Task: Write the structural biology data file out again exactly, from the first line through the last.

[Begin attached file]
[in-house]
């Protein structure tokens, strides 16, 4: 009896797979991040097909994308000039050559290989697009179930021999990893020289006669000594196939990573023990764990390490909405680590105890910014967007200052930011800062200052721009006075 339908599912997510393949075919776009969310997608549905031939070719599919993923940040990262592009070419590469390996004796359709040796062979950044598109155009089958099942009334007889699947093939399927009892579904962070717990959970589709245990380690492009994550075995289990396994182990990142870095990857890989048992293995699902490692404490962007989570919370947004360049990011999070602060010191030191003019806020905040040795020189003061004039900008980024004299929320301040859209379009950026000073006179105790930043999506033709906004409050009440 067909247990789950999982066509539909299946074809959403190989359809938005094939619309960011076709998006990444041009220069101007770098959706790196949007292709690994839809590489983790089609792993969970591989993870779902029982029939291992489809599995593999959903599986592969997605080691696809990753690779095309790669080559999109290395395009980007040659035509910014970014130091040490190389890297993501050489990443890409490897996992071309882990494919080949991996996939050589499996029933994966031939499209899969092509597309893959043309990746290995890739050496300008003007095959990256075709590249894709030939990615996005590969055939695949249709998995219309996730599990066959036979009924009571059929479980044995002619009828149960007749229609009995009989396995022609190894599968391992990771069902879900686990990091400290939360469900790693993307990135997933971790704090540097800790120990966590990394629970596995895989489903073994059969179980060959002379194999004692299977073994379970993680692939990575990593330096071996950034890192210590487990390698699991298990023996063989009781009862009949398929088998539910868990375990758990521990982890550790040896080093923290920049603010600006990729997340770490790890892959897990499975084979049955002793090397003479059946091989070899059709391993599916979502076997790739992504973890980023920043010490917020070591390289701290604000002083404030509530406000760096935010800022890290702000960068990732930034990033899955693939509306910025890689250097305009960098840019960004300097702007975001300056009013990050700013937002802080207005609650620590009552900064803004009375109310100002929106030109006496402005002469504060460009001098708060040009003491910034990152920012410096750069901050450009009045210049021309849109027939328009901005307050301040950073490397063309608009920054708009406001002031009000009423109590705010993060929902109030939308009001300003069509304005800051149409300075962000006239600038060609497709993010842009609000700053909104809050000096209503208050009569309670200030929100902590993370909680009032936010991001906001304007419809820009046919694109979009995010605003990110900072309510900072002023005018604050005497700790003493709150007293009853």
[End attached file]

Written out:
[in-house]
């Protein structure tokens, strides 16, 4: 009896797979991040097909994308000039050559290989697009179930021999990893020289006669000594196939990573023990764990390490909405680590105890910014967007200052930011800062200052721009006075 339908599912997510393949075919776009969310997608549905031939070719599919993923940040990262592009070419590469390996004796359709040796062979950044598109155009089958099942009334007889699947093939399927009892579904962070717990959970589709245990380690492009994550075995289990396994182990990142870095990857890989048992293995699902490692404490962007989570919370947004360049990011999070602060010191030191003019806020905040040795020189003061004039900008980024004299929320301040859209379009950026000073006179105790930043999506033709906004409050009440 067909247990789950999982066509539909299946074809959403190989359809938005094939619309960011076709998006990444041009220069101007770098959706790196949007292709690994839809590489983790089609792993969970591989993870779902029982029939291992489809599995593999959903599986592969997605080691696809990753690779095309790669080559999109290395395009980007040659035509910014970014130091040490190389890297993501050489990443890409490897996992071309882990494919080949991996996939050589499996029933994966031939499209899969092509597309893959043309990746290995890739050496300008003007095959990256075709590249894709030939990615996005590969055939695949249709998995219309996730599990066959036979009924009571059929479980044995002619009828149960007749229609009995009989396995022609190894599968391992990771069902879900686990990091400290939360469900790693993307990135997933971790704090540097800790120990966590990394629970596995895989489903073994059969179980060959002379194999004692299977073994379970993680692939990575990593330096071996950034890192210590487990390698699991298990023996063989009781009862009949398929088998539910868990375990758990521990982890550790040896080093923290920049603010600006990729997340770490790890892959897990499975084979049955002793090397003479059946091989070899059709391993599916979502076997790739992504973890980023920043010490917020070591390289701290604000002083404030509530406000760096935010800022890290702000960068990732930034990033899955693939509306910025890689250097305009960098840019960004300097702007975001300056009013990050700013937002802080207005609650620590009552900064803004009375109310100002929106030109006496402005002469504060460009001098708060040009003491910034990152920012410096750069901050450009009045210049021309849109027939328009901005307050301040950073490397063309608009920054708009406001002031009000009423109590705010993060929902109030939308009001300003069509304005800051149409300075962000006239600038060609497709993010842009609000700053909104809050000096209503208050009569309670200030929100902590993370909680009032936010991001906001304007419809820009046919694109979009995010605003990110900072309510900072002023005018604050005497700790003493709150007293009853």